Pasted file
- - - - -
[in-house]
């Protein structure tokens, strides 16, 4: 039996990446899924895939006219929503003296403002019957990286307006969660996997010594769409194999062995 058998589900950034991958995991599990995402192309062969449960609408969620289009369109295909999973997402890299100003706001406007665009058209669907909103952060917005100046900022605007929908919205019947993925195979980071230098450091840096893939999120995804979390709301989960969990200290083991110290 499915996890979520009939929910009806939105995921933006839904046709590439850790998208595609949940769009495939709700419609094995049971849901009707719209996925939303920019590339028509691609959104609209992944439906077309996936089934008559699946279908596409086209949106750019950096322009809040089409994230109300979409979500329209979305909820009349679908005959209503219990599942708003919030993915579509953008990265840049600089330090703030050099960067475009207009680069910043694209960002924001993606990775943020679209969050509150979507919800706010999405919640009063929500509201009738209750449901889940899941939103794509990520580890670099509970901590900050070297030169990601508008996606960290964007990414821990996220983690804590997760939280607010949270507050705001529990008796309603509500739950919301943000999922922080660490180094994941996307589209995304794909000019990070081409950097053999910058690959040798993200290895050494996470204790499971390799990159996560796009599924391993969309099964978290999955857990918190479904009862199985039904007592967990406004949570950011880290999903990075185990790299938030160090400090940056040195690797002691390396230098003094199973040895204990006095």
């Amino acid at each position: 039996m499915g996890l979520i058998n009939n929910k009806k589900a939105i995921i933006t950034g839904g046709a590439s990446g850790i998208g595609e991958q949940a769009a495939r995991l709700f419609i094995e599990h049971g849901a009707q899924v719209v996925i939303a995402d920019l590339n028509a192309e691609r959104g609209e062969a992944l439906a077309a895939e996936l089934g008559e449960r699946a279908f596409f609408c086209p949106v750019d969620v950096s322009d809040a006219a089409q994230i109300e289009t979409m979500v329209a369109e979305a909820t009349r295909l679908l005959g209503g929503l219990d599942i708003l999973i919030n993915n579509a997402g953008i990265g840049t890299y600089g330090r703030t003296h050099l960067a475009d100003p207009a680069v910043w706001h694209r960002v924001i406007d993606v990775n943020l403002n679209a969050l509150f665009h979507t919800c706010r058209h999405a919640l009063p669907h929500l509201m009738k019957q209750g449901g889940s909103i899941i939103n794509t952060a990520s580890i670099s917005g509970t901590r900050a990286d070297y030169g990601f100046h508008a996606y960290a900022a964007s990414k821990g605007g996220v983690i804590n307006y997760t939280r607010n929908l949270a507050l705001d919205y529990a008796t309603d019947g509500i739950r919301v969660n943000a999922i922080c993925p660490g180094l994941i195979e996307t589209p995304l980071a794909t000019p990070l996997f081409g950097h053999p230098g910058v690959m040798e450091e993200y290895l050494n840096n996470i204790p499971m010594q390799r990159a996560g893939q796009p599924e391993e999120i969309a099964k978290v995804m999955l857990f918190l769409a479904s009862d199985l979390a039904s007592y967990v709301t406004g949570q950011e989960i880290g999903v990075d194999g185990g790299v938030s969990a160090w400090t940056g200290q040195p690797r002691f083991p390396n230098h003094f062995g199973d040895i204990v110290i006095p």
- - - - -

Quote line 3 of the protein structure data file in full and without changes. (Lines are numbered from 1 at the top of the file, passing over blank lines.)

């Amino acid at each position: 039996m499915g996890l979520i058998n009939n929910k009806k589900a939105i995921i933006t950034g839904g046709a590439s990446g850790i998208g595609e991958q949940a769009a495939r995991l709700f419609i094995e599990h049971g849901a009707q899924v719209v996925i939303a995402d920019l590339n028509a192309e691609r959104g609209e062969a992944l439906a077309a895939e996936l089934g008559e449960r699946a279908f596409f609408c086209p949106v750019d969620v950096s322009d809040a006219a089409q994230i109300e289009t979409m979500v329209a369109e979305a909820t009349r295909l679908l005959g209503g929503l219990d599942i708003l999973i919030n993915n579509a997402g953008i990265g840049t890299y600089g330090r703030t003296h050099l960067a475009d100003p207009a680069v910043w706001h694209r960002v924001i406007d993606v990775n943020l403002n679209a969050l509150f665009h979507t919800c706010r058209h999405a919640l009063p669907h929500l509201m009738k019957q209750g449901g889940s909103i899941i939103n794509t952060a990520s580890i670099s917005g509970t901590r900050a990286d070297y030169g990601f100046h508008a996606y960290a900022a964007s990414k821990g605007g996220v983690i804590n307006y997760t939280r607010n929908l949270a507050l705001d919205y529990a008796t309603d019947g509500i739950r919301v969660n943000a999922i922080c993925p660490g180094l994941i195979e996307t589209p995304l980071a794909t000019p990070l996997f081409g950097h053999p230098g910058v690959m040798e450091e993200y290895l050494n840096n996470i204790p499971m010594q390799r990159a996560g893939q796009p599924e391993e999120i969309a099964k978290v995804m999955l857990f918190l769409a479904s009862d199985l979390a039904s007592y967990v709301t406004g949570q950011e989960i880290g999903v990075d194999g185990g790299v938030s969990a160090w400090t940056g200290q040195p690797r002691f083991p390396n230098h003094f062995g199973d040895i204990v110290i006095p």